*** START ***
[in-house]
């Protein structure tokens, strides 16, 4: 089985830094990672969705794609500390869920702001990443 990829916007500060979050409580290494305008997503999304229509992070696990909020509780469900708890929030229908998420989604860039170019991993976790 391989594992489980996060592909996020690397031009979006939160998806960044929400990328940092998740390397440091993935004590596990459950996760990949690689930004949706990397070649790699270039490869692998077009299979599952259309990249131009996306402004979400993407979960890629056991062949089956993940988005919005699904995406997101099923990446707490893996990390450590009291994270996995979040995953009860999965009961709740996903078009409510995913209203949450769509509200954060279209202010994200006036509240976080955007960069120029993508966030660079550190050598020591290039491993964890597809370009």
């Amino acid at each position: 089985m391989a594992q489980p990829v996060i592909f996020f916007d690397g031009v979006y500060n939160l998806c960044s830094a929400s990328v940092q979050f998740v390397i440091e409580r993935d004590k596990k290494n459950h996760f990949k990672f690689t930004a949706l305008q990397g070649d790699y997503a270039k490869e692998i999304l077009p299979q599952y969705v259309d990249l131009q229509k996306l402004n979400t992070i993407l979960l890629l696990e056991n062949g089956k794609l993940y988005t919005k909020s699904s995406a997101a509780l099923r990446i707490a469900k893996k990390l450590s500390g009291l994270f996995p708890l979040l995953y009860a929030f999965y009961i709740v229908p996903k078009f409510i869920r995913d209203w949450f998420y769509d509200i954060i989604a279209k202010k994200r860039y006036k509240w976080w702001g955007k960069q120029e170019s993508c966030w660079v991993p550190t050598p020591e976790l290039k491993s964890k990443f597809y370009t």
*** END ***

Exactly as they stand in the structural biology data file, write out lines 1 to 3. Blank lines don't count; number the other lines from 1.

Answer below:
[in-house]
């Protein structure tokens, strides 16, 4: 089985830094990672969705794609500390869920702001990443 990829916007500060979050409580290494305008997503999304229509992070696990909020509780469900708890929030229908998420989604860039170019991993976790 391989594992489980996060592909996020690397031009979006939160998806960044929400990328940092998740390397440091993935004590596990459950996760990949690689930004949706990397070649790699270039490869692998077009299979599952259309990249131009996306402004979400993407979960890629056991062949089956993940988005919005699904995406997101099923990446707490893996990390450590009291994270996995979040995953009860999965009961709740996903078009409510995913209203949450769509509200954060279209202010994200006036509240976080955007960069120029993508966030660079550190050598020591290039491993964890597809370009």
């Amino acid at each position: 089985m391989a594992q489980p990829v996060i592909f996020f916007d690397g031009v979006y500060n939160l998806c960044s830094a929400s990328v940092q979050f998740v390397i440091e409580r993935d004590k596990k290494n459950h996760f990949k990672f690689t930004a949706l305008q990397g070649d790699y997503a270039k490869e692998i999304l077009p299979q599952y969705v259309d990249l131009q229509k996306l402004n979400t992070i993407l979960l890629l696990e056991n062949g089956k794609l993940y988005t919005k909020s699904s995406a997101a509780l099923r990446i707490a469900k893996k990390l450590s500390g009291l994270f996995p708890l979040l995953y009860a929030f999965y009961i709740v229908p996903k078009f409510i869920r995913d209203w949450f998420y769509d509200i954060i989604a279209k202010k994200r860039y006036k509240w976080w702001g955007k960069q120029e170019s993508c966030w660079v991993p550190t050598p020591e976790l290039k491993s964890k990443f597809y370009t």